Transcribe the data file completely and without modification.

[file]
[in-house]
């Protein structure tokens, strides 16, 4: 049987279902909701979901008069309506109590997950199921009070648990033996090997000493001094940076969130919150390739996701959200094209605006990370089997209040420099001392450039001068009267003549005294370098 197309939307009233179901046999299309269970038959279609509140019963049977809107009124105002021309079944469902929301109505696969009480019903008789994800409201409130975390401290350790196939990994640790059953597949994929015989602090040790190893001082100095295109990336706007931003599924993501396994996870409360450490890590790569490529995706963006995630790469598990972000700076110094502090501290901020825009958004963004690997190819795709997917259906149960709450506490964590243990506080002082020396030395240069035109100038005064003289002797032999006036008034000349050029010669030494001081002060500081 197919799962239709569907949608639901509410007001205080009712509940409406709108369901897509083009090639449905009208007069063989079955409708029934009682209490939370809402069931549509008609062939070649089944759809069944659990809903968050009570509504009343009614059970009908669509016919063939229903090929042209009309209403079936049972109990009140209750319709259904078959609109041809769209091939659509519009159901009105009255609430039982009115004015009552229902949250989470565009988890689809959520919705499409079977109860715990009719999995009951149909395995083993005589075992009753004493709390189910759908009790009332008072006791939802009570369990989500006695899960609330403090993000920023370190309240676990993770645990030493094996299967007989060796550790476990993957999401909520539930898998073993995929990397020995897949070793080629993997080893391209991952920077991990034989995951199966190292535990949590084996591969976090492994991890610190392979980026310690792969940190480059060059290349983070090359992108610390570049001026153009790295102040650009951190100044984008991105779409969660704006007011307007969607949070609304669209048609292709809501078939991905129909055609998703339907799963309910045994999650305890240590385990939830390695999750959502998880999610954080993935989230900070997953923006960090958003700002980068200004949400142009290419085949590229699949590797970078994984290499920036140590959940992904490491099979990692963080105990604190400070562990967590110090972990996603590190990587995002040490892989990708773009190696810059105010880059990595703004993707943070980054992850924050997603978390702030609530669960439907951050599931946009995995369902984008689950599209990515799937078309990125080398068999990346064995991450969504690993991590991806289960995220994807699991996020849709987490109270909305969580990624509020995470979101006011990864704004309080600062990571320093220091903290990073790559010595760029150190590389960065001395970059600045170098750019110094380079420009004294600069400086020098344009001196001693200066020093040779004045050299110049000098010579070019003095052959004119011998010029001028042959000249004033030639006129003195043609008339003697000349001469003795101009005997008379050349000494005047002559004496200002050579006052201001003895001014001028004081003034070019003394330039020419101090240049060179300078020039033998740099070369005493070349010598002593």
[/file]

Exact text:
[in-house]
């Protein structure tokens, strides 16, 4: 049987279902909701979901008069309506109590997950199921009070648990033996090997000493001094940076969130919150390739996701959200094209605006990370089997209040420099001392450039001068009267003549005294370098 197309939307009233179901046999299309269970038959279609509140019963049977809107009124105002021309079944469902929301109505696969009480019903008789994800409201409130975390401290350790196939990994640790059953597949994929015989602090040790190893001082100095295109990336706007931003599924993501396994996870409360450490890590790569490529995706963006995630790469598990972000700076110094502090501290901020825009958004963004690997190819795709997917259906149960709450506490964590243990506080002082020396030395240069035109100038005064003289002797032999006036008034000349050029010669030494001081002060500081 197919799962239709569907949608639901509410007001205080009712509940409406709108369901897509083009090639449905009208007069063989079955409708029934009682209490939370809402069931549509008609062939070649089944759809069944659990809903968050009570509504009343009614059970009908669509016919063939229903090929042209009309209403079936049972109990009140209750319709259904078959609109041809769209091939659509519009159901009105009255609430039982009115004015009552229902949250989470565009988890689809959520919705499409079977109860715990009719999995009951149909395995083993005589075992009753004493709390189910759908009790009332008072006791939802009570369990989500006695899960609330403090993000920023370190309240676990993770645990030493094996299967007989060796550790476990993957999401909520539930898998073993995929990397020995897949070793080629993997080893391209991952920077991990034989995951199966190292535990949590084996591969976090492994991890610190392979980026310690792969940190480059060059290349983070090359992108610390570049001026153009790295102040650009951190100044984008991105779409969660704006007011307007969607949070609304669209048609292709809501078939991905129909055609998703339907799963309910045994999650305890240590385990939830390695999750959502998880999610954080993935989230900070997953923006960090958003700002980068200004949400142009290419085949590229699949590797970078994984290499920036140590959940992904490491099979990692963080105990604190400070562990967590110090972990996603590190990587995002040490892989990708773009190696810059105010880059990595703004993707943070980054992850924050997603978390702030609530669960439907951050599931946009995995369902984008689950599209990515799937078309990125080398068999990346064995991450969504690993991590991806289960995220994807699991996020849709987490109270909305969580990624509020995470979101006011990864704004309080600062990571320093220091903290990073790559010595760029150190590389960065001395970059600045170098750019110094380079420009004294600069400086020098344009001196001693200066020093040779004045050299110049000098010579070019003095052959004119011998010029001028042959000249004033030639006129003195043609008339003697000349001469003795101009005997008379050349000494005047002559004496200002050579006052201001003895001014001028004081003034070019003394330039020419101090240049060179300078020039033998740099070369005493070349010598002593």